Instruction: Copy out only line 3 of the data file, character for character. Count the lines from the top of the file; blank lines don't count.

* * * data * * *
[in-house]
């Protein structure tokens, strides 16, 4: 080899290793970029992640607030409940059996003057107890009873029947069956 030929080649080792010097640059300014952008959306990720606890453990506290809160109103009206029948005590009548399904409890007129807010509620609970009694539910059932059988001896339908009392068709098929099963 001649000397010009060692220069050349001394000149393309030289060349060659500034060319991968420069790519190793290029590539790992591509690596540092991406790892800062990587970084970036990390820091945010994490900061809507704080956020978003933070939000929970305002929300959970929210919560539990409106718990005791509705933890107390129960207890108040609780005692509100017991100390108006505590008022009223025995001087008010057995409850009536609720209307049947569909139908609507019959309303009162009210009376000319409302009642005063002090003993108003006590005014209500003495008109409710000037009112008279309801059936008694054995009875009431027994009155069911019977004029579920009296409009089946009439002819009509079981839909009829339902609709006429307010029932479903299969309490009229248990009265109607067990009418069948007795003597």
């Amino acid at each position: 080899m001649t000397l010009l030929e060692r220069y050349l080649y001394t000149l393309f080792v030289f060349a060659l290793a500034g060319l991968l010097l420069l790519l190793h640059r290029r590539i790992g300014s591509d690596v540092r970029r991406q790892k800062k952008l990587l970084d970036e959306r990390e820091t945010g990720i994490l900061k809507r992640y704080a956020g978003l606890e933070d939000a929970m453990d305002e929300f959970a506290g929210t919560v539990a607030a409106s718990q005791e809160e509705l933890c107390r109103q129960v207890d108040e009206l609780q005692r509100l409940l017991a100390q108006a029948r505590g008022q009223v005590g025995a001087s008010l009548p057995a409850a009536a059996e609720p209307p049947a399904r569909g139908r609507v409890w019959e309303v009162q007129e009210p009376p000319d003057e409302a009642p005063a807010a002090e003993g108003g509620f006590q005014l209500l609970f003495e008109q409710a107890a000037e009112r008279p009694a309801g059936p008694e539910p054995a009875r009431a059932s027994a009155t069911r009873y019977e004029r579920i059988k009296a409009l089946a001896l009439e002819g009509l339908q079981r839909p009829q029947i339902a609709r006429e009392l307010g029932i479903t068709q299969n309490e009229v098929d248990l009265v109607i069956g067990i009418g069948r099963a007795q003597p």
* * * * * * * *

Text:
């Amino acid at each position: 080899m001649t000397l010009l030929e060692r220069y050349l080649y001394t000149l393309f080792v030289f060349a060659l290793a500034g060319l991968l010097l420069l790519l190793h640059r290029r590539i790992g300014s591509d690596v540092r970029r991406q790892k800062k952008l990587l970084d970036e959306r990390e820091t945010g990720i994490l900061k809507r992640y704080a956020g978003l606890e933070d939000a929970m453990d305002e929300f959970a506290g929210t919560v539990a607030a409106s718990q005791e809160e509705l933890c107390r109103q129960v207890d108040e009206l609780q005692r509100l409940l017991a100390q108006a029948r505590g008022q009223v005590g025995a001087s008010l009548p057995a409850a009536a059996e609720p209307p049947a399904r569909g139908r609507v409890w019959e309303v009162q007129e009210p009376p000319d003057e409302a009642p005063a807010a002090e003993g108003g509620f006590q005014l209500l609970f003495e008109q409710a107890a000037e009112r008279p009694a309801g059936p008694e539910p054995a009875r009431a059932s027994a009155t069911r009873y019977e004029r579920i059988k009296a409009l089946a001896l009439e002819g009509l339908q079981r839909p009829q029947i339902a609709r006429e009392l307010g029932i479903t068709q299969n309490e009229v098929d248990l009265v109607i069956g067990i009418g069948r099963a007795q003597p």